From your results I’d say take T3 but only small dose and also take twice a day leaving 8hrs apart. You could compensate with a reduction of 10mcg Levothyroxine to start with. It’s T3 that your main requirement. Request liquid Levothyroxine to help you manage your intake. Unfortunately it’s all trail and error as we are all so different. During a trial you need to keep each trail steady for at least one week for your body to adjust. Then continue for another week unless you feel awful of course. Always get blood test done as often as you can. My GP always have me a spare blood form so I could get my bloods done if I had negative signs so I knew what was going on. Sometimes I’d be over medicated. Sometimes I’d be under. It was striking the right balance then sticking with it methodically. Routine is key.

New2thyroid profile image
New2thyroid in reply to McPammy

Thanks so much McPammy. It was a 24 hour gap for my T4 and T3. Would you know if the liquid Levo is available on NHS Please? Do endos prescribe it freely? I think I would like to try your approach of reducing my levo to probably 90mcg and reintroduce my T3 to perhaps 10 mcg (split in two).

McPammy profile image
McPammy in reply to New2thyroid

Yes, I get my liquid Levothyroxine from my NHS GP. It is more expensive than tablet form and may have to be authorised by the medication manager at your surgery. It’s good for some, not all, to split your T3 dose 8hrs apart. Some take it 3 times a day. My private only Endocrinologist prescribed liquid Levothyroxine also for myself and asked my GP to prescribe it through the NHS. My GP agreed along with the medication manager.

I’m a poor converter of T4 to active T3 that’s why I need my T3 every 8hrs otherwise my conversion from Levothyroxine is too low. I now feel bloody marvellous to be honest.

I hope you get the liquid Levothyroxine, even for a trial request initially would be good so you can check.

Any questions I’m always pleased to help if I can.

If you left a 24 hour gap between your last dose of T3 and the blood draw, then you have a false low FT3. It should only be 8 to 12 hours. :)

Sorry I misunderstood. Previously when I have been on T3 I gave a 24 hour gap but I am not on T3 anymore just on 100mcg levo.for which I left a 24 hr gap. The blood results are only with 100mcg levo. I stopped taking T3 as I upped my levo from 75mcg to.100mcg and didn't want to overexcited myself by keeping the 15 mcg of T3 (which I was taking along the 75mcg levo). Surprisingly, I felt much better on 100mcg levo vs 75mcg levo + 15mcg T3.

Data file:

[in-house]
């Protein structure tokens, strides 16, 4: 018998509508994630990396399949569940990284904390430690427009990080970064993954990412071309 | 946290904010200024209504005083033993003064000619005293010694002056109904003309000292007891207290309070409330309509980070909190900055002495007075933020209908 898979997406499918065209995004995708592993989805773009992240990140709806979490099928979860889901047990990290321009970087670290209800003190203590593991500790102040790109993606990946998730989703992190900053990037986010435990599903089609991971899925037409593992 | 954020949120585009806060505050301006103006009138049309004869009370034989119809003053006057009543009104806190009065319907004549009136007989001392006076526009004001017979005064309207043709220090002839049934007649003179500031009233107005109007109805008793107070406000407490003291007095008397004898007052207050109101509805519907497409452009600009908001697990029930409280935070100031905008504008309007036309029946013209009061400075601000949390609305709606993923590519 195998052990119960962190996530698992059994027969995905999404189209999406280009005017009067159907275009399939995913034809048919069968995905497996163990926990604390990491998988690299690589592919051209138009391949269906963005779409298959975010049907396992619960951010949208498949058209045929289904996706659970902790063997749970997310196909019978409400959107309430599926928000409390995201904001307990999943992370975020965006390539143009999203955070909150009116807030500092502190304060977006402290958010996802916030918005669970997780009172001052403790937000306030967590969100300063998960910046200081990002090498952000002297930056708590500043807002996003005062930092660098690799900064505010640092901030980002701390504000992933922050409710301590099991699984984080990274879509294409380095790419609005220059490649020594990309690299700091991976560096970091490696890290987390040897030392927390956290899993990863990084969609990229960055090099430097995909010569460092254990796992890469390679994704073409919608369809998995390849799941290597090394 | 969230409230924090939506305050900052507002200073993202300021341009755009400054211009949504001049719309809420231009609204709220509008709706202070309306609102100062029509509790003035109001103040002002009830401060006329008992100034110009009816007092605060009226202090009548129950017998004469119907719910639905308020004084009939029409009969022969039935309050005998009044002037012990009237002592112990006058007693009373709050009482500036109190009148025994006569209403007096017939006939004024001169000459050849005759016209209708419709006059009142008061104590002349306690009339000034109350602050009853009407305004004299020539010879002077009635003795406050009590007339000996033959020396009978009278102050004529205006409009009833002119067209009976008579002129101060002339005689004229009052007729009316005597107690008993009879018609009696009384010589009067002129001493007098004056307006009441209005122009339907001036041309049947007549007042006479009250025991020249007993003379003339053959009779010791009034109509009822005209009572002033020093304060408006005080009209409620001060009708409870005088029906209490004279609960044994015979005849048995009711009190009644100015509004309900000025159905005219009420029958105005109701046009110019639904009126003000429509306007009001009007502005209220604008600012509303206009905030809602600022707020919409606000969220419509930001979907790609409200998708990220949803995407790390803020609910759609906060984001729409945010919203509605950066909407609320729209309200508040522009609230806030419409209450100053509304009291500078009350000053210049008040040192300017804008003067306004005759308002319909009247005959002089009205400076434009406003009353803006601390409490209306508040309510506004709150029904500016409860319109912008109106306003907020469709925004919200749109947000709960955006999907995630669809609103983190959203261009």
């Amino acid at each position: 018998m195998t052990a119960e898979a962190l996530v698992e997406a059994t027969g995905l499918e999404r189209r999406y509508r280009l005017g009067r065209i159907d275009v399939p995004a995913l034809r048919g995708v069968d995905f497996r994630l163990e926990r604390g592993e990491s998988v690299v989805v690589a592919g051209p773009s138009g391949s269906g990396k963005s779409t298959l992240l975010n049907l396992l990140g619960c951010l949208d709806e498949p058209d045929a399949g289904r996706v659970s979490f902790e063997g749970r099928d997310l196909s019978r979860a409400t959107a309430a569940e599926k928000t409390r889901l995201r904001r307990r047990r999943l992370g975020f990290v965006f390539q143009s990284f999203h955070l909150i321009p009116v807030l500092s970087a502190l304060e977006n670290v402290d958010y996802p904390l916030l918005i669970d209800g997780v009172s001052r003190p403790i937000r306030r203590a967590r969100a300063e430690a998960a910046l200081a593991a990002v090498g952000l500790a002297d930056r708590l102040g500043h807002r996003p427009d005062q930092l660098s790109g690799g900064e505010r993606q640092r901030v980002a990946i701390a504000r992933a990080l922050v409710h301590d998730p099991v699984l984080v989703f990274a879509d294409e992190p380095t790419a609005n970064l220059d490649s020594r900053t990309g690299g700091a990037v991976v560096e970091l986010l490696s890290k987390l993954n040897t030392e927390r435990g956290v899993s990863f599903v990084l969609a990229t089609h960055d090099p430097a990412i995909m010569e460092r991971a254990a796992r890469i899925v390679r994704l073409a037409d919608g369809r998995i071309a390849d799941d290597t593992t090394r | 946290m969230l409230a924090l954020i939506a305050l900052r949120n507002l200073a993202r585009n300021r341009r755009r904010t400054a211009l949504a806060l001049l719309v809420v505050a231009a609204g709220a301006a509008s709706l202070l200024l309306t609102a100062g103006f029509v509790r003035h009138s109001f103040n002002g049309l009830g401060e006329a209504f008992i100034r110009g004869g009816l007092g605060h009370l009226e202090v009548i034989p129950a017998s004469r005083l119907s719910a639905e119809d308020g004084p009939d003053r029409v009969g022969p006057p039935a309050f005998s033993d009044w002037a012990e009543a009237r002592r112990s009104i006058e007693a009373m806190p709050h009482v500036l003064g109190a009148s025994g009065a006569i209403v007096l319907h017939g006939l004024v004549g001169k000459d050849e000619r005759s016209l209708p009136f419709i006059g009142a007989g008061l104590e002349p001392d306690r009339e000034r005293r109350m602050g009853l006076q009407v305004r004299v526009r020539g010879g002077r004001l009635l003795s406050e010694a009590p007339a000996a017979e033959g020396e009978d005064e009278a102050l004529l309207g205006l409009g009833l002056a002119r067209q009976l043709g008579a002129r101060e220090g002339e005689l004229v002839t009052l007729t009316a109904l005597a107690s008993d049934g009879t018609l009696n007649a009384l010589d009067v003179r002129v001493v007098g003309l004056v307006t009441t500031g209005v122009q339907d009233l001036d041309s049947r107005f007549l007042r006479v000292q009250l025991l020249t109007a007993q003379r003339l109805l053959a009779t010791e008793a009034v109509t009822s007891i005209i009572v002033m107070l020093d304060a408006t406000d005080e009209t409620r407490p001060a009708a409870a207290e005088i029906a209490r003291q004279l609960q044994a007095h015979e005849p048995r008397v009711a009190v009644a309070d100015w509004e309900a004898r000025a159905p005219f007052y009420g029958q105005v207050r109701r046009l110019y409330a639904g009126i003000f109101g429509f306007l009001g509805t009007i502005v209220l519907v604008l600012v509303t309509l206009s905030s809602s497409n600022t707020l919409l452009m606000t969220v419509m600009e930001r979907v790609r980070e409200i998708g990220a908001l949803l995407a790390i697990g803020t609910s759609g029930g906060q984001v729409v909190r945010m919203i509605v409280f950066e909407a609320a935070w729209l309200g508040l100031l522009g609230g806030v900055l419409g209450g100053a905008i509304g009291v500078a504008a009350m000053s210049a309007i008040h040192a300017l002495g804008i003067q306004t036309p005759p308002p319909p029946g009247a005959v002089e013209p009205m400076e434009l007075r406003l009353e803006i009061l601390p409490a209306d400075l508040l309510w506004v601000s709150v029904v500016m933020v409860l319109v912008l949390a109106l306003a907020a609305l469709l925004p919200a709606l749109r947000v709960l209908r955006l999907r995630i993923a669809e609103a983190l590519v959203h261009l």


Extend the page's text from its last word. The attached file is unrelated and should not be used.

OK, well that's fine, then. :)

tattybogle profile image
tattybogle in reply to McPammy

I completely agree about very finely adjusting doses of Levo to try and keep TSH from being totally supressed, if possible, (for some, who's TSH sits lower than yours, it isn't possible without feeling undermedicated) . But prescribing liquid Levo is very expensive and simply won't be allowed for most of us unless we are having an issue with all brands of Levo tablets.

12.5mcg tablets are also very expensive, (and only Teva make them) , but due to the long half life of Levo , very fine adjustments can be made very easily using standard 25mcg tablets, simply by having slightly different doses for a few days a week, or halving them to get 12.5mcg etc .

eg .

7 days x 100mcg =100mcg /day

(5 days x 100mcg) + (2 days x 75mcg) =92.8mcg /day

You might like to look at Thyroid UK website, Further Reading, Myths of Hypothyroidism

thyroiduk.org/further-readi...

One of these is 'The myth that a suppressed TSH leads to Osteoporosis'

New2thyroid profile image
New2thyroid in reply to Anthea55

Thanks so much Anthea55!

They invent this stuff about hearts and bones to scare us off. There is no evidence that TSH leads to problems. It's a pituitary hormone not a thyroid hormone. You can have issues with over range FT3, but it needs to be considerably over range for a prolonged period.

When we take T3 meds, our TSH drops. That's just what happens, and if your endo doesn't understand this (a) s/he prob should find a different job and (b) s/he will keep you ill ....

You are ONLY over-medicate when free T3 is over-range, not when TSH is low; and it is ONLY dangerous to have suppressed TSH when (a) you are not on thyroid meds AND (b) this is accompanied by free T3 that is waaaay over-range x

This makes sense in terms of my medical history so far and would explain my TSH levels. Wonder why endos are so obsessed with the TSH numbers. Thabks so much fuchsia-pink!

" it is ONLY dangerous to have suppressed TSH when (a) you are not on thyroid meds AND (b) this is accompanied by free T3 that is waaaay over-range x "

I accept that it is too long a reply to give in most cases when this question is asked , but i think the truth re. supressed TSH /risk on Levo only is more nuanced than your statement implies.

The study i use obviously can't be applied to those taking T3 ,as that would affect TSH in a different way to Levo only..... but personally I found it more helpful when discussing Levo only dose with GP's , to accept that there is evidence for some risks, but to make sure they are put in their proper perspective .

Denying that there is any evidence for any risk at all , at any level of TSH suppression, is perhaps counterproductive , i suspect it just makes GP's think we don't know what we're talking about.

I think , at least when talking to patients on Levo only, that we should be clear that there is some real life evidence that there may be some increased risks in patients on Levo who's TSH is actually supressed below 0.04 but that it needs to be looked at in context by pointing out that the increased risks associated with heart an bone for supressed TSH were mostly less than the increased risks associated with TSH over 4 ...( which the NHS is not remotely concerned about since they happily accept the risks of leaving people until TSH is over 10 before treating them.)